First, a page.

A new retirement system being contemplated by the Tennessee legislature would require new state employees and school teachers to potentially work more years. And their guaranteed money would be cut by roughly a third.
State Treasurer David Lillard says change is necessary because any new hires are adding to the state pension’s unfunded deficit. His plan would move to what’s known as a hybrid pension system, which has been adopted in states like Georgia and Virginia. It shifts more of the responsibility of saving for retirement to individuals in an effort to decrease the state’s exposure to volatility in the stock market.
However, the new retirement plan would include some guaranteed money, which Lillard says is important.
“We do believe that in order to get an employee a much better opportunity to have a truly sufficient benefit, you need a floor, basically,” says the Tennessee Treasurer.
The traditional state pension would begin to be phased out under a plan to be presented to Tennessee lawmakers Monday. In recent decades, the rap on state jobs is that the pay may be less than the private sector, but the benefits are good – especially the retirement plan.
Lester Hines took a job in the state codes department seven years ago. “It was good deal for me," he says. "I was almost 50 years old and didn’t have a pension."
Tennessee’s state pension system is less generous than some states. It’s also more financially sound. But those who manage it say the system is unsustainable.
If a proposal from the state treasurer gets approval in the legislature, the state would be more involved in helping workers save for retirement rather than promising a set amount.
Lawmakers in Tennessee are watching Florida closely after the state’s conservative Republican governor went along with a major piece of the Affordable Care Act. Governor Bill Haslam is still on the fence about expanding the state’s Medicaid program – known as TennCare.
For the first three years, the federal government would pay the entire cost of insuring thousands of new TennCare recipients.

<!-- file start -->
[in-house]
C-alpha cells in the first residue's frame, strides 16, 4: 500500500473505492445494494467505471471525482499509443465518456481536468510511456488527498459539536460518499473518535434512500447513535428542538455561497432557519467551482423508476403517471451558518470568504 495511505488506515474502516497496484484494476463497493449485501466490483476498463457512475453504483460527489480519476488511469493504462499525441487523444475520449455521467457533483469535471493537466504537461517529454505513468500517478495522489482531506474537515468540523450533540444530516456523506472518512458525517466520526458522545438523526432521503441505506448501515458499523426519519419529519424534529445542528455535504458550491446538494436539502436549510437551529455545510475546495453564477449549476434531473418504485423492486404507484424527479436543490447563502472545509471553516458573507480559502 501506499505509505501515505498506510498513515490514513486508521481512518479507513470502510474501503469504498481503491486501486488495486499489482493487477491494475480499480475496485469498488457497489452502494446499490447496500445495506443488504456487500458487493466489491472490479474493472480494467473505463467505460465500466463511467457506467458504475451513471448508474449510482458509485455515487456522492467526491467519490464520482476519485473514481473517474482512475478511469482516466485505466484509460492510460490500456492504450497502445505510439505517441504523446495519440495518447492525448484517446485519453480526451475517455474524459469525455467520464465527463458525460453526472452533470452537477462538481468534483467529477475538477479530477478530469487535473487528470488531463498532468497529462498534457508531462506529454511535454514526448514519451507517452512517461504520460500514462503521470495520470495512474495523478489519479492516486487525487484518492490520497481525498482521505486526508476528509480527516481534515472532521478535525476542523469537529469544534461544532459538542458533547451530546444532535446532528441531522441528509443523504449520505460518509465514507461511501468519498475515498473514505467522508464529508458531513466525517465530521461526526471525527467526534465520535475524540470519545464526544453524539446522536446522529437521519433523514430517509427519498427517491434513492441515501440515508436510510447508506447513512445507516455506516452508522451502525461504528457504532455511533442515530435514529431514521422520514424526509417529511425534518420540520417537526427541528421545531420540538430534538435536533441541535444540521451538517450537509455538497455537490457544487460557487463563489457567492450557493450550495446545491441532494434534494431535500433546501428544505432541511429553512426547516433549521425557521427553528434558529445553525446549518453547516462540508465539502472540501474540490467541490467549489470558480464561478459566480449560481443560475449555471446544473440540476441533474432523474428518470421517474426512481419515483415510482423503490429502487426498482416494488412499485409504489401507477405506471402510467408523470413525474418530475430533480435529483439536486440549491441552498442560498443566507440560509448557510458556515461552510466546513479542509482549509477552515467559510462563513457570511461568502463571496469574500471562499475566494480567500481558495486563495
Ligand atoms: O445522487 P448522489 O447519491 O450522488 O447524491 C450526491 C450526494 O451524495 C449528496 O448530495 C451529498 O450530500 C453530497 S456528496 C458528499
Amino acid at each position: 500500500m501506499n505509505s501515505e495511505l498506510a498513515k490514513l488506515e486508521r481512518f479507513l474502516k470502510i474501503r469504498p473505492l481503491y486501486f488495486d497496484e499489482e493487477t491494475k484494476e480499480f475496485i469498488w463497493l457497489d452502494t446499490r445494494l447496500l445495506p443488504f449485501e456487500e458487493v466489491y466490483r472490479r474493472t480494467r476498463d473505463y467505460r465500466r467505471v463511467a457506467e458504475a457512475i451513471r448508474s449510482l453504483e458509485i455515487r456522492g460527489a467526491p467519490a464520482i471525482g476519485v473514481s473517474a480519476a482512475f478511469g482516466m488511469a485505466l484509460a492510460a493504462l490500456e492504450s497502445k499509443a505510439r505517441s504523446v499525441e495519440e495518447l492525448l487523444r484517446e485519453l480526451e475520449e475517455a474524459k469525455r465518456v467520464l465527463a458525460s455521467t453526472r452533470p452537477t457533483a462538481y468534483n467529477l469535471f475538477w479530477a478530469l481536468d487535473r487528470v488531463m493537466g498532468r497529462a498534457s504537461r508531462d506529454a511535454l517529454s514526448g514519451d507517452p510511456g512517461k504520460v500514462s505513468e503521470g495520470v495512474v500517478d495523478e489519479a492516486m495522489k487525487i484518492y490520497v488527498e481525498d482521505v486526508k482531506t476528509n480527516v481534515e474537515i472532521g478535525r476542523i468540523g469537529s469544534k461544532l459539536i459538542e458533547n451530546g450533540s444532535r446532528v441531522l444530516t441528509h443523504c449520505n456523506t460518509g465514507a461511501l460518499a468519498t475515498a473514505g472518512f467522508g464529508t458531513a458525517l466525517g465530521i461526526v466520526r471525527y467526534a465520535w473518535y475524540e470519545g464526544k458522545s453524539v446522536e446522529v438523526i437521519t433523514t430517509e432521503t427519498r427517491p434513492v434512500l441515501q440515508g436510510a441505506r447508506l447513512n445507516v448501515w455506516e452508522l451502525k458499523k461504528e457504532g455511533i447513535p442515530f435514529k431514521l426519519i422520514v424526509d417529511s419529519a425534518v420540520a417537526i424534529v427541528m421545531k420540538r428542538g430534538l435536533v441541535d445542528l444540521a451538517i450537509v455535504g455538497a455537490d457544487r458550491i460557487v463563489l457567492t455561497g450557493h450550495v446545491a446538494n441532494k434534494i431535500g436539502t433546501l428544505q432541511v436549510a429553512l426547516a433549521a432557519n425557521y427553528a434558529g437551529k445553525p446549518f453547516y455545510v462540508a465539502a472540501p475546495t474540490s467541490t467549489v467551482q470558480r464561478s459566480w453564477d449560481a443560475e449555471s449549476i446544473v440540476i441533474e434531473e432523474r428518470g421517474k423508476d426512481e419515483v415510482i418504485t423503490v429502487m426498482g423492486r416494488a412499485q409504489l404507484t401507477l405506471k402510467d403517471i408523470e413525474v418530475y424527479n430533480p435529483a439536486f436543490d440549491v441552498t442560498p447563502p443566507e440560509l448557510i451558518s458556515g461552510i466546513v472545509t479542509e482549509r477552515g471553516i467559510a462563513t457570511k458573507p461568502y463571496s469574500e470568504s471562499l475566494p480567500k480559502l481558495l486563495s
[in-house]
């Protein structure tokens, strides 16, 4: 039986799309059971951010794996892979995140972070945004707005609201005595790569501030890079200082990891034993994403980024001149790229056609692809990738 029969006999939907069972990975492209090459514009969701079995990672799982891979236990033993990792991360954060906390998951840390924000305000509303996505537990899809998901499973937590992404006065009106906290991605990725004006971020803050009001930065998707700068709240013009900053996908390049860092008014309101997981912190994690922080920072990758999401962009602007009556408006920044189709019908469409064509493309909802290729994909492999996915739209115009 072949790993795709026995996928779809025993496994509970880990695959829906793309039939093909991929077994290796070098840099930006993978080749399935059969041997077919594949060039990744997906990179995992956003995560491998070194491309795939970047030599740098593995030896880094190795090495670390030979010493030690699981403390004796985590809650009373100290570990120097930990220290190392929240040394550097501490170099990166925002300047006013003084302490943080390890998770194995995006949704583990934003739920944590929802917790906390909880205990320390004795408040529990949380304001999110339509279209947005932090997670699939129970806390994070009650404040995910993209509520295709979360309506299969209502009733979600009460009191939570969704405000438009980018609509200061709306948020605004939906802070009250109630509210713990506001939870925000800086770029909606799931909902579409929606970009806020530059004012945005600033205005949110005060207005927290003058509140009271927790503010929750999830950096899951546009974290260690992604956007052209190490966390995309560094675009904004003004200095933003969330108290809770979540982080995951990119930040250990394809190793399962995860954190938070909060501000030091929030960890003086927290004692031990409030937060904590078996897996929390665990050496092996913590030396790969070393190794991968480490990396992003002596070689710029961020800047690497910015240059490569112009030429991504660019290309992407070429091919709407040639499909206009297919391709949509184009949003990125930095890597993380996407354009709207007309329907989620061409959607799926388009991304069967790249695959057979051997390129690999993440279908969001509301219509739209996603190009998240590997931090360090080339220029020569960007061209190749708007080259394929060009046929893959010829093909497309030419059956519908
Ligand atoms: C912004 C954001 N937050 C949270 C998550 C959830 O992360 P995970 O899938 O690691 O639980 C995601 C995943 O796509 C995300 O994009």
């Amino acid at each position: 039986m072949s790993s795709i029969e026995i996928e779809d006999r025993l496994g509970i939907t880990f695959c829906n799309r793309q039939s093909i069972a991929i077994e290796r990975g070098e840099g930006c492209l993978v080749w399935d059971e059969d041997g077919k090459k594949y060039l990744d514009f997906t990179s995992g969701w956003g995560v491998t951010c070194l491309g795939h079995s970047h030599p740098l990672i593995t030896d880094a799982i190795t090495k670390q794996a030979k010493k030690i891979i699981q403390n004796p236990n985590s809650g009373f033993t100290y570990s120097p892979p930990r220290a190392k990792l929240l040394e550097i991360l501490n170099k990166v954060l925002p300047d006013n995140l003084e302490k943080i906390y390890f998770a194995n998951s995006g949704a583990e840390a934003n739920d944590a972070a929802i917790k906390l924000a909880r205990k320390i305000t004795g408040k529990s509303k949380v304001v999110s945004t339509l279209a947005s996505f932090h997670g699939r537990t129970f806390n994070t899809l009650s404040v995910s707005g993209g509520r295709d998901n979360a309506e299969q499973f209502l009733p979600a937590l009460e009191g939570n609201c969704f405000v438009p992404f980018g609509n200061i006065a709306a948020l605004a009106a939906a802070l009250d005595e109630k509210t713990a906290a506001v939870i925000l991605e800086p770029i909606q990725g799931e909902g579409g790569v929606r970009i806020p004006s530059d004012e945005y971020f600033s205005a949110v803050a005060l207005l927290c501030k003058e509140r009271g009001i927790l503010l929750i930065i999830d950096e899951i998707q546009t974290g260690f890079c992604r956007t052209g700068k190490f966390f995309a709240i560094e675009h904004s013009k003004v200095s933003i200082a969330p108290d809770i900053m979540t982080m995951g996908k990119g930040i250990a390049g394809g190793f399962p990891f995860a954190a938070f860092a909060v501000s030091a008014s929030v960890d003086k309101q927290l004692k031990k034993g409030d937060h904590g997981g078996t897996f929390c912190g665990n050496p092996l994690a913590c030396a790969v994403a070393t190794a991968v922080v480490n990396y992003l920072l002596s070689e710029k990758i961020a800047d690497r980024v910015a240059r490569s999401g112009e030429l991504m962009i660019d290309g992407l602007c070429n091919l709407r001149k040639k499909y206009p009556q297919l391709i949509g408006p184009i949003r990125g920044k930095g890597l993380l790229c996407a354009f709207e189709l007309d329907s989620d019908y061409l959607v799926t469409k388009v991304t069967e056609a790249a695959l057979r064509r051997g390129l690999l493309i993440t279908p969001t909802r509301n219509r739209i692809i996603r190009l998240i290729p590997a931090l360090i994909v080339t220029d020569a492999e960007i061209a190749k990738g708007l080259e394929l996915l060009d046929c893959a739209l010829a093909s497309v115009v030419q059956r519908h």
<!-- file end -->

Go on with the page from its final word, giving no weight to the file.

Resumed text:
In Florida, Governor Rick Scott said he could not “in good conscience, deny the uninsured access to care.” Tennessee Senate Speaker Ron Ramsey says having such a conservative leading the way could provide “cover” to lawmakers. But Governor Haslam would still have to sell an expansion, Ramsey says.
A bill to create an authorizing body for charter schools in Tennessee has been delayed. The sponsor now says he’s listening to critics, who say the legislation unfairly singles out Nashville and Memphis.
As written, the bill would give charter schools a way to open in Tennessee’s two largest urban areas without asking the school board – officially known as the local education authority or LEA.
Rep. Mark White is the sponsor and says he could be on-board with a true statewide charter authorizer if local school boards do the initial vetting.
“If we go back to the LEAs – letting them have first input on this – this will be a statewide application,” said Rep. White.
There is confusion among the sponsors of so-called ‘Guns-in-Trunks’ legislation in Tennessee. They disagree on whether employers could fire a worker for keeping a gun in their car at the company parking lot, even though it could soon be legal.
During a hearing in the House, Rep. Jeremy Faison said he believed a business owner could still terminate someone storing a weapon in a vehicle.
The legislation doesn’t specifically address the issue, but Senate Speaker Ron Ramsey says he believes gun-carrying employees will be safe from their bosses.
“I feel confident that if they fired someone and they said that was the reason, that employer would be in for a lawsuit and he would lose," says Ramsey.